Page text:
Objective: Depression is a known barrier to regimen adherence for chronic conditions. Despite elevated depression rates and complex regimens for people with cystic fibrosis (CF), little is known about associations between depressive symptoms and CF adherence. One possibility is that depressive symptoms distort beliefs about medications, which may influence adherence.
Method: Adolescents and adults (N = 128; mean age = 29 ± 11 years, range = 16-63, 93% Caucasian) with CF reported on depressive symptoms and medication beliefs (self-efficacy, motivation, perceived importance, and outcome expectancies related to taking medications). Medication adherence was assessed objectively through pharmacy refill data. Cross-sectional structural equation models evaluated medication beliefs as a mediator between depressive symptoms and medication adherence.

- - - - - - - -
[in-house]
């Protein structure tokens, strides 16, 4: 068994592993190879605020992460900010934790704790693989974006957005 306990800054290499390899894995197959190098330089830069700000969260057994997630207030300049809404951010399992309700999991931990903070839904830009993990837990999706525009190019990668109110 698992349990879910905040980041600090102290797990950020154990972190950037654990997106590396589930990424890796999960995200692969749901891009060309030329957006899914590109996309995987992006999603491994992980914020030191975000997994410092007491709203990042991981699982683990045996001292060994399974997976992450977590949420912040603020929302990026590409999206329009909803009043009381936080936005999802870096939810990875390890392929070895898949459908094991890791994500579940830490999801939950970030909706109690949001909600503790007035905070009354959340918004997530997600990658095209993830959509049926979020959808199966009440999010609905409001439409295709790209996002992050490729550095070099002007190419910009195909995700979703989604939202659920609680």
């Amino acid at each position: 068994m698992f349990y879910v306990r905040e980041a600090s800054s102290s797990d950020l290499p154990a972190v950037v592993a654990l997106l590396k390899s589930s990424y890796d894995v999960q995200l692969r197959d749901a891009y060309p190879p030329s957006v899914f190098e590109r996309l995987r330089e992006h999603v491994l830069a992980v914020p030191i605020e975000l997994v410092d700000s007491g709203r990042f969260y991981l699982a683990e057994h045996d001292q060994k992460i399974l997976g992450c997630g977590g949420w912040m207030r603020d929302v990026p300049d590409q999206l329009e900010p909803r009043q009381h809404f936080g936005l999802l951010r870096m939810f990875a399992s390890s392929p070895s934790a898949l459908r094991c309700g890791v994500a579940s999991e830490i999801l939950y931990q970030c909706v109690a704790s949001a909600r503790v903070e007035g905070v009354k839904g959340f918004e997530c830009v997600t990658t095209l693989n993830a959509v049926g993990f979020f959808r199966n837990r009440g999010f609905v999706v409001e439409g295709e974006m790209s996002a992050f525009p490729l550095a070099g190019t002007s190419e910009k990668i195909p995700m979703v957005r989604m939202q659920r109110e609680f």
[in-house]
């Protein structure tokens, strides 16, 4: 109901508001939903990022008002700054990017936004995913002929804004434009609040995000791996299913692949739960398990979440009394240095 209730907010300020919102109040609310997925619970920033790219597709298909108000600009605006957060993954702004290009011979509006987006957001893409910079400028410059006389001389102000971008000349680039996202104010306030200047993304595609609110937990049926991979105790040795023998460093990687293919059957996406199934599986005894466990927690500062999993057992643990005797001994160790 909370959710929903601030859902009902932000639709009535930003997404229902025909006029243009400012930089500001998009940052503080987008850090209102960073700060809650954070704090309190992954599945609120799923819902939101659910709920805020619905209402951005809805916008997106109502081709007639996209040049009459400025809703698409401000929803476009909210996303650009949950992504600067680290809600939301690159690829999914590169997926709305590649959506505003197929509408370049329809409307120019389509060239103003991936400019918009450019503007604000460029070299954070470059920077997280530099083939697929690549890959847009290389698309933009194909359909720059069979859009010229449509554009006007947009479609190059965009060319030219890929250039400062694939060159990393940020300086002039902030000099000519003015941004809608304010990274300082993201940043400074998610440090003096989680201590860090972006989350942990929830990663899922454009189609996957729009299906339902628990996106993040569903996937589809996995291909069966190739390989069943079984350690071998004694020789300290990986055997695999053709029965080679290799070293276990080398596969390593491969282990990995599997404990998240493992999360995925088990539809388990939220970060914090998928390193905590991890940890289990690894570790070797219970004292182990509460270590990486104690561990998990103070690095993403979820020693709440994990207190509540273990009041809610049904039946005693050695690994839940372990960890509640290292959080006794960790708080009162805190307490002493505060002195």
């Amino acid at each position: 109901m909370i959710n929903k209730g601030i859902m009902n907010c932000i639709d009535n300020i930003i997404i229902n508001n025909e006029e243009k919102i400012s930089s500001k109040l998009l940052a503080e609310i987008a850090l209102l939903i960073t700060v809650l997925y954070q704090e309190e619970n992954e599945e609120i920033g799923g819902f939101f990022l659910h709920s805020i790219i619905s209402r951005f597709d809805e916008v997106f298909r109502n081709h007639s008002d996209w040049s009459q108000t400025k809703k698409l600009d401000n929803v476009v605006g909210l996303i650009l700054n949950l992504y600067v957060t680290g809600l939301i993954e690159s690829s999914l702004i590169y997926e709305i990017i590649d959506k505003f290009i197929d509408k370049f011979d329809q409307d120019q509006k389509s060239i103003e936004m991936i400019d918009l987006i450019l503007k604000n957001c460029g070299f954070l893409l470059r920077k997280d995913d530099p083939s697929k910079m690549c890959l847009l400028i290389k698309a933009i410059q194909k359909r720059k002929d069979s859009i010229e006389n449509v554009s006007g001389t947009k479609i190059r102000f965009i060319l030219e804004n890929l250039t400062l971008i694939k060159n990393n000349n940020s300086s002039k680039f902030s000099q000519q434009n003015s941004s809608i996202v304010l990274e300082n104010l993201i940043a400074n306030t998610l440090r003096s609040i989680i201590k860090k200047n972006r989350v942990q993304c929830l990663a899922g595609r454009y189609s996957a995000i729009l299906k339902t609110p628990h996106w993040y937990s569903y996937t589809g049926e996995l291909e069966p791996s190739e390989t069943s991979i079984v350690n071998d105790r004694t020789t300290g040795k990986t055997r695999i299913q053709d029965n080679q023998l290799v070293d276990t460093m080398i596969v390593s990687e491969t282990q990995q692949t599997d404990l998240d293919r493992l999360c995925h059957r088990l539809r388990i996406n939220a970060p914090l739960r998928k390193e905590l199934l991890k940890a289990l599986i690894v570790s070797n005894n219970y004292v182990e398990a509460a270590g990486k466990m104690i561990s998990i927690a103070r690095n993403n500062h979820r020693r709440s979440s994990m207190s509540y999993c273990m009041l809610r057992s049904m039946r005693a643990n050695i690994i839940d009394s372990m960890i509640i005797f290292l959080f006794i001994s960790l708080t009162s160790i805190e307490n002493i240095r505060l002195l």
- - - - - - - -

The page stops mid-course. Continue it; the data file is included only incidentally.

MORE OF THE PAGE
Results: Twenty-three percent of participants exceeded clinical cutoffs for depressive symptoms. Participants took less than half of prescribed pulmonary medications (mean adherence rate = 44.4 ± 26.7%). Depressive symptoms were correlated with adherence (r = -.22, p < .05), and medication beliefs (b = -0.13, 95% CI [-0.24, -0.03]) significantly mediated this relation. Higher depressive symptoms were associated with less positive medication beliefs (b = -0.27, p < .01), which were associated with lower medication adherence (b = 0.49, p < .01).
Conclusions: Depressive symptoms are related to beliefs about and adherence to CF medications. Monitoring depressive symptoms and medication beliefs in routine CF care may help identify risks for nonadherence and facilitate interventions to reduce depression, adaptive medication beliefs, and ultimately improve adherence and CF management. (PsycINFO Database Record
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